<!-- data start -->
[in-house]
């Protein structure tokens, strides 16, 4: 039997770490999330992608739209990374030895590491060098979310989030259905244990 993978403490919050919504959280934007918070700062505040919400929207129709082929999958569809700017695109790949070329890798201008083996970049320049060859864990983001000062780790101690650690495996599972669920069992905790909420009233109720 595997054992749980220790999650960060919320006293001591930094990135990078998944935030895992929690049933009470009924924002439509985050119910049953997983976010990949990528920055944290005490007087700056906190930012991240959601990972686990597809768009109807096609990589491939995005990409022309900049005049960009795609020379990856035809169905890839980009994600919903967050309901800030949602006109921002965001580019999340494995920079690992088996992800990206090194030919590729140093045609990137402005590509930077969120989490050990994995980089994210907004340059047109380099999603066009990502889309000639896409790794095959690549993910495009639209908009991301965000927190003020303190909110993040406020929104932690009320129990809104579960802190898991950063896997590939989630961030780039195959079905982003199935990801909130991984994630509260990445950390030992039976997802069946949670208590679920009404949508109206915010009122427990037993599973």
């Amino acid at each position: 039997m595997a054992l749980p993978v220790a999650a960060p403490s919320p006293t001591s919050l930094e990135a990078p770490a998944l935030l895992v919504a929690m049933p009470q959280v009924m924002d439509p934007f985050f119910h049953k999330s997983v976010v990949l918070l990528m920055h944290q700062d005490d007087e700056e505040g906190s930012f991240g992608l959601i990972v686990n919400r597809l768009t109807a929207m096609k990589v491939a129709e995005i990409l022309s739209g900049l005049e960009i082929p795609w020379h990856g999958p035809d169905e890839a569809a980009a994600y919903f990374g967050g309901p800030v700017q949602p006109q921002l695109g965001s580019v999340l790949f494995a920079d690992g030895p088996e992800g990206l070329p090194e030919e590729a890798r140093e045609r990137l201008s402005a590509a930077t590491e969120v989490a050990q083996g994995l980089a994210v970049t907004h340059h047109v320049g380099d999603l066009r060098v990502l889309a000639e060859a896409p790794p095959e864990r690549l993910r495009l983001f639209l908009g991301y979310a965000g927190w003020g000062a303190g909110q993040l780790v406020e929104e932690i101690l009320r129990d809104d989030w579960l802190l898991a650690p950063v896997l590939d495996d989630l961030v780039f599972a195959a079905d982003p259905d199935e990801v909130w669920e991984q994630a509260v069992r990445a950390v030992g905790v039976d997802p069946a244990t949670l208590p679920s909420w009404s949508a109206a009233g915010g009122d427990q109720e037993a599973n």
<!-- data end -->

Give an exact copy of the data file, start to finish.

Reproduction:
[in-house]
């Protein structure tokens, strides 16, 4: 039997770490999330992608739209990374030895590491060098979310989030259905244990 993978403490919050919504959280934007918070700062505040919400929207129709082929999958569809700017695109790949070329890798201008083996970049320049060859864990983001000062780790101690650690495996599972669920069992905790909420009233109720 595997054992749980220790999650960060919320006293001591930094990135990078998944935030895992929690049933009470009924924002439509985050119910049953997983976010990949990528920055944290005490007087700056906190930012991240959601990972686990597809768009109807096609990589491939995005990409022309900049005049960009795609020379990856035809169905890839980009994600919903967050309901800030949602006109921002965001580019999340494995920079690992088996992800990206090194030919590729140093045609990137402005590509930077969120989490050990994995980089994210907004340059047109380099999603066009990502889309000639896409790794095959690549993910495009639209908009991301965000927190003020303190909110993040406020929104932690009320129990809104579960802190898991950063896997590939989630961030780039195959079905982003199935990801909130991984994630509260990445950390030992039976997802069946949670208590679920009404949508109206915010009122427990037993599973």
């Amino acid at each position: 039997m595997a054992l749980p993978v220790a999650a960060p403490s919320p006293t001591s919050l930094e990135a990078p770490a998944l935030l895992v919504a929690m049933p009470q959280v009924m924002d439509p934007f985050f119910h049953k999330s997983v976010v990949l918070l990528m920055h944290q700062d005490d007087e700056e505040g906190s930012f991240g992608l959601i990972v686990n919400r597809l768009t109807a929207m096609k990589v491939a129709e995005i990409l022309s739209g900049l005049e960009i082929p795609w020379h990856g999958p035809d169905e890839a569809a980009a994600y919903f990374g967050g309901p800030v700017q949602p006109q921002l695109g965001s580019v999340l790949f494995a920079d690992g030895p088996e992800g990206l070329p090194e030919e590729a890798r140093e045609r990137l201008s402005a590509a930077t590491e969120v989490a050990q083996g994995l980089a994210v970049t907004h340059h047109v320049g380099d999603l066009r060098v990502l889309a000639e060859a896409p790794p095959e864990r690549l993910r495009l983001f639209l908009g991301y979310a965000g927190w003020g000062a303190g909110q993040l780790v406020e929104e932690i101690l009320r129990d809104d989030w579960l802190l898991a650690p950063v896997l590939d495996d989630l961030v780039f599972a195959a079905d982003p259905d199935e990801v909130w669920e991984q994630a509260v069992r990445a950390v030992g905790v039976d997802p069946a244990t949670l208590p679920s909420w009404s949508a109206a009233g915010g009122d427990q109720e037993a599973n």